thirteen songs that swoon at every turn of a ridiculously catchy chorus and soar on endless infectious hooks...
Daniel Melia

21:07 15th May 2007

Who said romance was dead? Certainly not The Maccabees. In their world it is alive and well be it in the exuberance of young love or the sentimentality of childhood memories. On their debut ‘Colour It In’ they have crafted thirteen songs that swoon at every turn of a ridiculously catchy chorus and soar on endless infectious hooks. It may not be full of endless experimental ingenuity like the other quite brilliant release this week (‘Mirrored’ by Battles) but what it does have is pop perfection in its baker’s dozen of individual gems.

Having already set the bar high with singles ‘X-Ray’, ‘Latchmere’ and ‘First Love’ Orlando Weeks and co had a lot to live up to with their debut long player and they don’t disappoint. While many of their peers are busy with their “look at us, aren’t we smart” social commentary on modern life The Maccabees are more at home with a more quirky take on Englishness and a certain naivety that draws you into to each song with front man Weeks struggling to find himself as he contemplates his life so far in his now trademark under-pronounced guttural drawl that sometimes disappears to a whisp.

Tenderness is chosen over bravado, never more so than on opener ‘Good Old Bill’ and closer ‘Toothpaste Kisses’ which both shimmer with understated grace and show that The Maccabees can slow down once in a while and still pull it off. In between ‘Precious Time’ is the soundtrack to being scared of finding the love of your life, the aforementioned ‘Latchmere’ is the best song about a public swimming baths ever written and ‘Lego’ with the lines “and the boys chew lego/so now we cant build castles or robots/cause the pieces wont fit together” is a sweeping piece of nostalgia which fizzes with an infantile innocence.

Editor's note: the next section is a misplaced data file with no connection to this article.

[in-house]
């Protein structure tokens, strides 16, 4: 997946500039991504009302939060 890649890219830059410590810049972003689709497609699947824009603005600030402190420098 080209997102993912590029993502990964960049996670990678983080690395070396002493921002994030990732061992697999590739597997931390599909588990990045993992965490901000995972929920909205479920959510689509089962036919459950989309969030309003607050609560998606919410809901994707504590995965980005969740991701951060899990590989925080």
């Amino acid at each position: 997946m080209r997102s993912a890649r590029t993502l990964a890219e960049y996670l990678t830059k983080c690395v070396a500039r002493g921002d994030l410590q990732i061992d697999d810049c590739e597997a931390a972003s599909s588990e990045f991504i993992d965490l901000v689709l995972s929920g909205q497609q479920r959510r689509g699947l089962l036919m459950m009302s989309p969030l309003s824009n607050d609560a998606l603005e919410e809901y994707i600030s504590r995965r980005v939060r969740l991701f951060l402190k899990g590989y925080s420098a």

Though at times they could be accused of being a tad repetitive The Maccabees truly haven’t produced a bad song on ‘Colour It In’. You could quite easily take ten of the tracks and release them as strong singles from ’Tissue Shoulders’ to ‘All In Your Rows’. It is an album of concise affectionate pop that enthuses you with a sense of wanderlust and optimism with every listen from a band that dare to be thoughtful, not macho.

Weeks sings on ‘About Your Dress’ “I noticed you/You stood out like a sore thumb/The most beautiful sore thumb I’d ever seen” and encapsulates everything which this album is about.